Stars Still Shine Bright

Star’s vocalist Amy Millan talks new music, songwriting for cash and giving good advice.

Stars album cover


From Capelton Hill

Genre: Indie

Sound: Vocal harmonies, orchestral instruments and a balance of acoustic and electric tracks to suit every mood
If you like: Broken Social Scene, Rilo Kiley, Death Cab for Cutie
Why you should listen: The Indie pop-rock legends return with a deeply personal yet relatable album that dances between romanticism and melancholy. Stars are simply a group of friends using music-making as an excuse to hang out, and it works!
Best track: Pretenders

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The meeting of the Amys happens in a quaint Italian restaurant down the street from Toronto’s Massey Hall. The multi-talented Amy Millan — she even writes the advice column, Ask Amy, in NEXT — is in town with Canadian music collective Broken Social Scene for two packed shows, and she’s stolen some time before soundcheck to say hello. An incredibly busy woman, Millan balances BSS with NEXT’s advice column, other iconic indie band Stars and, the most important gig of all, motherhood.

We chat about all these things over a glass of white wine, with the conversation centred around Stars’ forthcoming album From Capelton Hill. Their first full-length release in five years, this album is a scrapbook of memories and emotions that the band have collected in their 20 years together. It’s a love letter to the past and an acceptance of life’s impermanence, set to beautiful horn-and-string arrangements and gentle shared vocals from Millan and Torquil Campbell. Though there’s a feeling of closure on the album, the band are far from done.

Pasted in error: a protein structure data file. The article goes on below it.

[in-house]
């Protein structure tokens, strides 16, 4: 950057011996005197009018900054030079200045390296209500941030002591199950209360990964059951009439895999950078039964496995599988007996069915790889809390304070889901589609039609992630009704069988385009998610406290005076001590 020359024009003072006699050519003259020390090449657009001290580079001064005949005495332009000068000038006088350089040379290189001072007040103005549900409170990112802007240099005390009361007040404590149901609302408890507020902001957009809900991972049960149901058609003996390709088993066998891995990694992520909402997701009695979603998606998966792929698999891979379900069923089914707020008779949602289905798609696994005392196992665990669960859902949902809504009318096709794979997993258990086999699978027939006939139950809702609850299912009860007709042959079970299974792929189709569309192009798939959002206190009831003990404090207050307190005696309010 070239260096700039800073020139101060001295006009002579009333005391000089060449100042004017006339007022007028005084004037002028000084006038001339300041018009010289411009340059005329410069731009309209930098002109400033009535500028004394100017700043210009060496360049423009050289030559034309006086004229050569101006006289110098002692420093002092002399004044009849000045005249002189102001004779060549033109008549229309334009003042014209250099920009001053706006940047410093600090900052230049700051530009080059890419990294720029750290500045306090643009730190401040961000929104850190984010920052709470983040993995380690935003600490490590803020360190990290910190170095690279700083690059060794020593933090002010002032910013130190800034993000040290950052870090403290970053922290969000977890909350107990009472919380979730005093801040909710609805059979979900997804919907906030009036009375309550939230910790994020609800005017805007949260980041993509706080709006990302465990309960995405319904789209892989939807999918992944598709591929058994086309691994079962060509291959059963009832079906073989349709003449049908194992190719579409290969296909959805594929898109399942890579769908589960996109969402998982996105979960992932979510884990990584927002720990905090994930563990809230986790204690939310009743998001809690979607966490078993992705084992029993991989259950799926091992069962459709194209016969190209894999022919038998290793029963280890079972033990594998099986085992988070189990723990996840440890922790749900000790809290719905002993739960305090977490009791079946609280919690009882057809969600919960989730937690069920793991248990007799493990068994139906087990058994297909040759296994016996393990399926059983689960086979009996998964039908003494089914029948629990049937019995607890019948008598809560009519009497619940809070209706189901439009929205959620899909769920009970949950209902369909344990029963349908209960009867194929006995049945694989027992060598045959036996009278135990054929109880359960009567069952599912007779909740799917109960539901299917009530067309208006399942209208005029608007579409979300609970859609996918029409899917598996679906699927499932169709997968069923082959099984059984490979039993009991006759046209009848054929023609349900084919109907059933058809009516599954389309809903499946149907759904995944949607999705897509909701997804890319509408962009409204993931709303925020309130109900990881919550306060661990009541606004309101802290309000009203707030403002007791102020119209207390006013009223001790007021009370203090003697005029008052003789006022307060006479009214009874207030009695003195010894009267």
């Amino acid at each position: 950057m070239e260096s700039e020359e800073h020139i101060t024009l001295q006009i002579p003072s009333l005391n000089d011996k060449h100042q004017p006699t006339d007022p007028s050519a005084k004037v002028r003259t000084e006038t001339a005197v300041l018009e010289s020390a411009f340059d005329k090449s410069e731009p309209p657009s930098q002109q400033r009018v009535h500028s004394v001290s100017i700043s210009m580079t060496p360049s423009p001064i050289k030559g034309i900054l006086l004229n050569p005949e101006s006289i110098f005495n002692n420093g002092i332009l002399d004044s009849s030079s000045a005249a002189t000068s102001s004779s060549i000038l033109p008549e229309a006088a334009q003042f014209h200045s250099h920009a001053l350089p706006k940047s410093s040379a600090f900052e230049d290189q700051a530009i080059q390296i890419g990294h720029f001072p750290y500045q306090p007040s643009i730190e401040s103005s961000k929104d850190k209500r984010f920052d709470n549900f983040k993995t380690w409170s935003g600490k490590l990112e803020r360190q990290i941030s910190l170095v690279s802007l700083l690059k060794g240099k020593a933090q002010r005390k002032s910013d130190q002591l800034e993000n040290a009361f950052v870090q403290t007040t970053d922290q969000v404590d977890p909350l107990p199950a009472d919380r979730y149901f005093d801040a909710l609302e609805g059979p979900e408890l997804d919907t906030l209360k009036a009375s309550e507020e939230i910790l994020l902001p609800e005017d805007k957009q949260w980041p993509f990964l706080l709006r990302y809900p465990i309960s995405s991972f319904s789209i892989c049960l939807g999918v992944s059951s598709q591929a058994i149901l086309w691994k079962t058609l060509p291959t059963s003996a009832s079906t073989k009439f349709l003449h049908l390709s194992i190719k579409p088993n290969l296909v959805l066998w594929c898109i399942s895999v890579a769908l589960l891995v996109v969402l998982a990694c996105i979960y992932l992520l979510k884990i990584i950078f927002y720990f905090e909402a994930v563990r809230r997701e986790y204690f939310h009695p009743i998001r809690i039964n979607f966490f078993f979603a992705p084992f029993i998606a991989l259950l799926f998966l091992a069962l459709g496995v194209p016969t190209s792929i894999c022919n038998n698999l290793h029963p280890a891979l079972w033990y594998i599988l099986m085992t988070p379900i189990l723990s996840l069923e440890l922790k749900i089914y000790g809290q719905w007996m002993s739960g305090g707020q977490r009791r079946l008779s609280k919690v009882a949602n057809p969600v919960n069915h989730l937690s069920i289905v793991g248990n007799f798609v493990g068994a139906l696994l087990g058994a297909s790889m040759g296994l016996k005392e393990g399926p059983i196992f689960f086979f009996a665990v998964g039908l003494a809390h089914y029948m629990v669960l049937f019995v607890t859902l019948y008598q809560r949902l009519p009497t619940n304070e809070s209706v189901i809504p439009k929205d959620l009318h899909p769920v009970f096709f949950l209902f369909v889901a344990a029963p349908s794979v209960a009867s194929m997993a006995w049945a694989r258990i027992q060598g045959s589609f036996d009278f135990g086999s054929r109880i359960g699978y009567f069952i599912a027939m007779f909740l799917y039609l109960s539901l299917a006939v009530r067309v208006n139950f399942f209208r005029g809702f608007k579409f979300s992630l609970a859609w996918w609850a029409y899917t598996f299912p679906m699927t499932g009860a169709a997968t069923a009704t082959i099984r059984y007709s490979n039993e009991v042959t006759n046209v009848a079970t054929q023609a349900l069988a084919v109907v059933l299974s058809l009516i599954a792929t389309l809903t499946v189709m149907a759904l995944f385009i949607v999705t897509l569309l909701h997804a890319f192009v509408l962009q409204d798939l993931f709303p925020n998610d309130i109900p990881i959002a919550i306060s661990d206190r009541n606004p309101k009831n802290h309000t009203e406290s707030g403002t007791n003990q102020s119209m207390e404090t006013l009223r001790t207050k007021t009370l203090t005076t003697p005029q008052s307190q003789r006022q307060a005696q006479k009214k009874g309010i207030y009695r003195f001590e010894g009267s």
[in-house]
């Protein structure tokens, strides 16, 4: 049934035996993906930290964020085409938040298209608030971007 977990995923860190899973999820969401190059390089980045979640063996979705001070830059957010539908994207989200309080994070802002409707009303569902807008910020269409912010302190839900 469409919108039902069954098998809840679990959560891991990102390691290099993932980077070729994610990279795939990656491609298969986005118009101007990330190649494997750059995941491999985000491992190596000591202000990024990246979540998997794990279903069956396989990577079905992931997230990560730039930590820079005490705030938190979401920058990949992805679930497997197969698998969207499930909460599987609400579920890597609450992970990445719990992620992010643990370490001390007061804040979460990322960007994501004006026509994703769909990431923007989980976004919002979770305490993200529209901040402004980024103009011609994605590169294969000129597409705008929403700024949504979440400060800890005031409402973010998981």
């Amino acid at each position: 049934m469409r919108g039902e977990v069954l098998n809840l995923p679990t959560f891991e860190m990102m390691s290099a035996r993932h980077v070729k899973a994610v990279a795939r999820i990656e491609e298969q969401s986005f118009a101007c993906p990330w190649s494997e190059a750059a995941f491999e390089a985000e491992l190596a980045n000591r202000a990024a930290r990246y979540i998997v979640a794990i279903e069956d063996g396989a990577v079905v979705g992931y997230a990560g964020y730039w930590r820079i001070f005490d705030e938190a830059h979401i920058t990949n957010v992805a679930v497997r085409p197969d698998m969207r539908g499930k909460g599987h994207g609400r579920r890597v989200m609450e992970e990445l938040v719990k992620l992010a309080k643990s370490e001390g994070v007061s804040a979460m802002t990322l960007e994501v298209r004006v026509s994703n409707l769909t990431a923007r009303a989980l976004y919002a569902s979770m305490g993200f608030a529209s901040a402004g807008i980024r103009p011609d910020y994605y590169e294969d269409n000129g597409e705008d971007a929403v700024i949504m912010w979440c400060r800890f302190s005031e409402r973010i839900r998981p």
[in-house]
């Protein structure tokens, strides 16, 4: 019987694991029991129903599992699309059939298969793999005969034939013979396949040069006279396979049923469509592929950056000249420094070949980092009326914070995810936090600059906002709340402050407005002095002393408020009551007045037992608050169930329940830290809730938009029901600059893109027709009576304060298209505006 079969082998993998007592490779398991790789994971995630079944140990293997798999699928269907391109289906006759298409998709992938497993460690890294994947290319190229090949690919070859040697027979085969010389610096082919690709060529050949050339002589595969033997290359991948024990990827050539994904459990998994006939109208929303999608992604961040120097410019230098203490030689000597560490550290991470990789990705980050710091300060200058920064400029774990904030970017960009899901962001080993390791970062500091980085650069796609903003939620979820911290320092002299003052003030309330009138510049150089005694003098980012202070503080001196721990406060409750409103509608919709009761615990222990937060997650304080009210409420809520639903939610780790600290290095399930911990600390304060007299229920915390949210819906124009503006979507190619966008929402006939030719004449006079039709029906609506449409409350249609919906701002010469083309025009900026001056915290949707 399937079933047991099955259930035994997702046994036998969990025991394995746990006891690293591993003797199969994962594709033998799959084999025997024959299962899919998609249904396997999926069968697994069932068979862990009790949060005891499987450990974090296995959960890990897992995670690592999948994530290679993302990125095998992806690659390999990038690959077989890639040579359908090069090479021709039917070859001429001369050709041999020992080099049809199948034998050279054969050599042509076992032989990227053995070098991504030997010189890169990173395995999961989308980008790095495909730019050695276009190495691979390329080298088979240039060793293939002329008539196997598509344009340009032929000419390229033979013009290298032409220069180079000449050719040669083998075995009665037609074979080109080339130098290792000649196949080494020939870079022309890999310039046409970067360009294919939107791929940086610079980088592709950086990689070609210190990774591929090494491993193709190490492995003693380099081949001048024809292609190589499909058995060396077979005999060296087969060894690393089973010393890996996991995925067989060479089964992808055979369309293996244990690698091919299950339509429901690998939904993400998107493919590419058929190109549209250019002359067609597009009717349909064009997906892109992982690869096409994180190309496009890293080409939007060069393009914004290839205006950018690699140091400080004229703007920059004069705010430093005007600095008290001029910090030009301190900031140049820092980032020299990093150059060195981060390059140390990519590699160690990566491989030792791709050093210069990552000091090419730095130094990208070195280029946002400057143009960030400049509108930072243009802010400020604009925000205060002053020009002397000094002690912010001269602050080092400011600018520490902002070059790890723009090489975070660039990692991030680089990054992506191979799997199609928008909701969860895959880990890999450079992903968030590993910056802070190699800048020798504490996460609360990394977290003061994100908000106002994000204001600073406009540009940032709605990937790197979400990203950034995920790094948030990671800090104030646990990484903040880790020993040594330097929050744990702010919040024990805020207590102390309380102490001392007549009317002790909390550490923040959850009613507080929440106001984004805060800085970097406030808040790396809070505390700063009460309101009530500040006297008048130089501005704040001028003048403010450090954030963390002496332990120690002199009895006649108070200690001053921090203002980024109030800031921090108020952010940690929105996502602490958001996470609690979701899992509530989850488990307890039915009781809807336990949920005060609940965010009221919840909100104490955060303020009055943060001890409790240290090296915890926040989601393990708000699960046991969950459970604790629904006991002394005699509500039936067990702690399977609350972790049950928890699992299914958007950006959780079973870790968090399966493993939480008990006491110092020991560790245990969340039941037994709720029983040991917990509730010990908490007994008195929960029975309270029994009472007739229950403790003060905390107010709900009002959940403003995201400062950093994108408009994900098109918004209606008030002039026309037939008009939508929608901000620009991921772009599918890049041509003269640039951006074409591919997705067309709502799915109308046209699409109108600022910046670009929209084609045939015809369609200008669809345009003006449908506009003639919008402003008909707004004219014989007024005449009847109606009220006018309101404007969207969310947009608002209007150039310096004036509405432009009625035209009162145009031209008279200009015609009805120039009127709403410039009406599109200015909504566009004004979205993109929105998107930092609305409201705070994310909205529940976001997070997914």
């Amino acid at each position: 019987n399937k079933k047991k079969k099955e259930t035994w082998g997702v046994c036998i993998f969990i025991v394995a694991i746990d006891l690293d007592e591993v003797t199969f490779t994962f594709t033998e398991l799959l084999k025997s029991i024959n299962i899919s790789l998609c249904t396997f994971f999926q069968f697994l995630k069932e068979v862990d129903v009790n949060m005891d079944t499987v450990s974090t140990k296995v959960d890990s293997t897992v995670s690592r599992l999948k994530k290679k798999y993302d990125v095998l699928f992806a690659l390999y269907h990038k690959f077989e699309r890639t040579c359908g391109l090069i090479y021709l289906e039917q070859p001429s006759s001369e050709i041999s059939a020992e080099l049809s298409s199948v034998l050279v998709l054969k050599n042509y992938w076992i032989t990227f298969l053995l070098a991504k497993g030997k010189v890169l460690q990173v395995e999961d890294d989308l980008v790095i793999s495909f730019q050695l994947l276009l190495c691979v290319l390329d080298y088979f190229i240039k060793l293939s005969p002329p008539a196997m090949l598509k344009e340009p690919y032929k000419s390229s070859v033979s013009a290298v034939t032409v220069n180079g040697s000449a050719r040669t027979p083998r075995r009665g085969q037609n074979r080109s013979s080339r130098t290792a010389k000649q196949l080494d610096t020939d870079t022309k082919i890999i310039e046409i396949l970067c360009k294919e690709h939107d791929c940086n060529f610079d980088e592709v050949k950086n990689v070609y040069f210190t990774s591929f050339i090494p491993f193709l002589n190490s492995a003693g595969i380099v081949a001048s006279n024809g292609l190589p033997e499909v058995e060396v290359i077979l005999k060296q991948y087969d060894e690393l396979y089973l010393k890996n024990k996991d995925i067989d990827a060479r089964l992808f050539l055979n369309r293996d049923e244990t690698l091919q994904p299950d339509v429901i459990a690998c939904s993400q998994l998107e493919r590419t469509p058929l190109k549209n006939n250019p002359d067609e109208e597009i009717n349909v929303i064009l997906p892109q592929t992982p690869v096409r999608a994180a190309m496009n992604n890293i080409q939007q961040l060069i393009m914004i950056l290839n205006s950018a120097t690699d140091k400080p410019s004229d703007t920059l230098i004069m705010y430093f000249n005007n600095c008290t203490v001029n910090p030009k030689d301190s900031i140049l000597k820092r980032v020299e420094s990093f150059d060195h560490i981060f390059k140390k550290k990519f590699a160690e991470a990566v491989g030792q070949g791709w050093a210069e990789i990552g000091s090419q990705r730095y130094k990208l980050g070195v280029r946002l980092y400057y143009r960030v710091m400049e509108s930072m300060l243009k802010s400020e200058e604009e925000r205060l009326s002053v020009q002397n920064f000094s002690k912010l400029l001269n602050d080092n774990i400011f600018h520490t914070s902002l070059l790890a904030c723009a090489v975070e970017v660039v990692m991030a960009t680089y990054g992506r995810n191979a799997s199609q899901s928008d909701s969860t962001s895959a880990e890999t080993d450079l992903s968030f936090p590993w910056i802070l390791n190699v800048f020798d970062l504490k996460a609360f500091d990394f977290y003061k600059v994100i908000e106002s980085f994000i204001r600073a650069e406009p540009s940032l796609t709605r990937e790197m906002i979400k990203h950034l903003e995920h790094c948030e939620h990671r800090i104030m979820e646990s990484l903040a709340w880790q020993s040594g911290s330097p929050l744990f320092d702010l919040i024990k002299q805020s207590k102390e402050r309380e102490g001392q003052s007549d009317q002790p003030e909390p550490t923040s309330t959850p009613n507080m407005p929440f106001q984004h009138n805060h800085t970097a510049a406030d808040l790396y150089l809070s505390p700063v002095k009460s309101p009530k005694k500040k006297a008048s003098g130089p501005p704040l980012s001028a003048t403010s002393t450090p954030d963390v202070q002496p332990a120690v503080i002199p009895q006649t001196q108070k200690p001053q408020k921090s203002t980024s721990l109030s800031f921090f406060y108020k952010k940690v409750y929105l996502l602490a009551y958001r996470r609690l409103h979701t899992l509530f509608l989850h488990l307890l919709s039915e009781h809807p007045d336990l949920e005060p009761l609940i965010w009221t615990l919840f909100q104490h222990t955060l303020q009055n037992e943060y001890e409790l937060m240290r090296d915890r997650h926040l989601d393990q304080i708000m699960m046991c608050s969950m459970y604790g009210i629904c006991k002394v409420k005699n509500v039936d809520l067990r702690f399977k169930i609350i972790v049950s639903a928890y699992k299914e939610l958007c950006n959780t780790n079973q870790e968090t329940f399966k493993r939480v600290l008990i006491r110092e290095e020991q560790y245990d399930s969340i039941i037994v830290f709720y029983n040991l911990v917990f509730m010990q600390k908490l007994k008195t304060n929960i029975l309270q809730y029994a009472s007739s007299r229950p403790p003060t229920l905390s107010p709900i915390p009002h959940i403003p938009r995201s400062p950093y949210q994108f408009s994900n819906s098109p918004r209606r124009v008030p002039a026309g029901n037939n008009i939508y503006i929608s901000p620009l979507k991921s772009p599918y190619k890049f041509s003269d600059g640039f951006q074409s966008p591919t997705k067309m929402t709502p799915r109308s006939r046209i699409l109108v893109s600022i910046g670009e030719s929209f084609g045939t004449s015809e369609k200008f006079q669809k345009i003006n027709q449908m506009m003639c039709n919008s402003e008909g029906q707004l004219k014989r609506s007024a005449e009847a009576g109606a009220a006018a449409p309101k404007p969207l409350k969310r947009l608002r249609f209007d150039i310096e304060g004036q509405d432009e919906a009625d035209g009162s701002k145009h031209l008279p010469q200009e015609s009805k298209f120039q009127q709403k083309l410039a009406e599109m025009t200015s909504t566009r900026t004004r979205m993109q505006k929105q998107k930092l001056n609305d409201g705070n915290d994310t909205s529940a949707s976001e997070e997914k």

Capelton Hill

Capelton Hill is a street in North Hatley, a small town in Quebec. Campbell’s grandfather built a house there, and we’ve spent a lot of time there as a band. I think a lot of what I wrote was to cheer Campbell up! He’s a catastrophist and we were living in a catastrophe. He was coming from a place that wondered if our career as touring artists was over and, while I was also looking to the past, I wrote love letters to my band instead. Campbell and I approach our writing differently but always end up coming to the same place.

A sonic balm

I hope the album becomes a bath for the pressure that people have been under these last few years. I hope they sit inside the songs as you would in a bath, let go of the stress and come out of it feeling less alone, less sad and scared.

Songwriter for hire

During the pandemic, Campbell offered to write personalized songs for $1,000 and I started doing it too. It’s been one of the most moving experiences of my life. So far, I’ve mostly told love stories — we all end up in tears! This couple from Texas got engaged 15 minutes after the Supreme Court passed the law for gay marriage and another couple wanted a song for their kids. Sometimes, I struggle with lyric writing, but when you give me your story, it’s no problem. So, DM me on Twitter if you want a song!

NEXT’s advice columnist

There’s a saying in my group of friends, “When shit hits the fan, call Millan.” I’m known for my counsel and I come from a long line of social workers. What I find really fun is that it’s not just about the advice, it’s about writing a piece that’s entertaining for the reader. And it’s completely different to songwriting, it uses a different muscle in my brain.

Destined to tour

I think some people are born travellers. I have journals from when I was a teenager and, in one, I wrote I would get married on a bus. Little did I know, I was gonna get married to the bus!

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